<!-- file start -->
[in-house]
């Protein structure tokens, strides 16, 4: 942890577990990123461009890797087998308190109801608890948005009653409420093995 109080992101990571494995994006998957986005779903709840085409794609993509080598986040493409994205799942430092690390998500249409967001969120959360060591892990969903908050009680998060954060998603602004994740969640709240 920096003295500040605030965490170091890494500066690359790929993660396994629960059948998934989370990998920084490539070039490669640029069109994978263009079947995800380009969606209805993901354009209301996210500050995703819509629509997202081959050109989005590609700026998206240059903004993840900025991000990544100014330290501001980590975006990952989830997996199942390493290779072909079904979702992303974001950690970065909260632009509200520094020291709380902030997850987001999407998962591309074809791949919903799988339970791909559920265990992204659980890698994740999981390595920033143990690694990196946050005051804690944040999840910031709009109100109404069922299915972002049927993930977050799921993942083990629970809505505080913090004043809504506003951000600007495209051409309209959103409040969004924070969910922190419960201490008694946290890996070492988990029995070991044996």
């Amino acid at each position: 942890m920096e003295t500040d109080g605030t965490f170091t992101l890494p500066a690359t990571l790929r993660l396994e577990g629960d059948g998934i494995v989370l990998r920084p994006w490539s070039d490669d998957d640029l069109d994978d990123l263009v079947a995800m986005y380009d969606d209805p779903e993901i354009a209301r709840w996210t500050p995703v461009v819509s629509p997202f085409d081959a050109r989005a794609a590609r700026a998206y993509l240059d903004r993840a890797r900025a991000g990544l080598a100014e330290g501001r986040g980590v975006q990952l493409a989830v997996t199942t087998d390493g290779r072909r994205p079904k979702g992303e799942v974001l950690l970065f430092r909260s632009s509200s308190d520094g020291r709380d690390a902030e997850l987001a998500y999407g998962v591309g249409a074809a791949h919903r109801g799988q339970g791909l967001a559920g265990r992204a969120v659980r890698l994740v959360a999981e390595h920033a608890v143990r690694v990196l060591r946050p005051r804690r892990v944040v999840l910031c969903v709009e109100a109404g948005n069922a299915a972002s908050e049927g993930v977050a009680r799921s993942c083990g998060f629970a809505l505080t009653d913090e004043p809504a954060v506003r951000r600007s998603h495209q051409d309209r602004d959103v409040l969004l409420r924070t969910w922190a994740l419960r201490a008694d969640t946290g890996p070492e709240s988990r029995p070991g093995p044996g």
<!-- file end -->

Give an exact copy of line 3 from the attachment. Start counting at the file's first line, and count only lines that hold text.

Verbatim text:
């Amino acid at each position: 942890m920096e003295t500040d109080g605030t965490f170091t992101l890494p500066a690359t990571l790929r993660l396994e577990g629960d059948g998934i494995v989370l990998r920084p994006w490539s070039d490669d998957d640029l069109d994978d990123l263009v079947a995800m986005y380009d969606d209805p779903e993901i354009a209301r709840w996210t500050p995703v461009v819509s629509p997202f085409d081959a050109r989005a794609a590609r700026a998206y993509l240059d903004r993840a890797r900025a991000g990544l080598a100014e330290g501001r986040g980590v975006q990952l493409a989830v997996t199942t087998d390493g290779r072909r994205p079904k979702g992303e799942v974001l950690l970065f430092r909260s632009s509200s308190d520094g020291r709380d690390a902030e997850l987001a998500y999407g998962v591309g249409a074809a791949h919903r109801g799988q339970g791909l967001a559920g265990r992204a969120v659980r890698l994740v959360a999981e390595h920033a608890v143990r690694v990196l060591r946050p005051r804690r892990v944040v999840l910031c969903v709009e109100a109404g948005n069922a299915a972002s908050e049927g993930v977050a009680r799921s993942c083990g998060f629970a809505l505080t009653d913090e004043p809504a954060v506003r951000r600007s998603h495209q051409d309209r602004d959103v409040l969004l409420r924070t969910w922190a994740l419960r201490a008694d969640t946290g890996p070492e709240s988990r029995p070991g093995p044996g």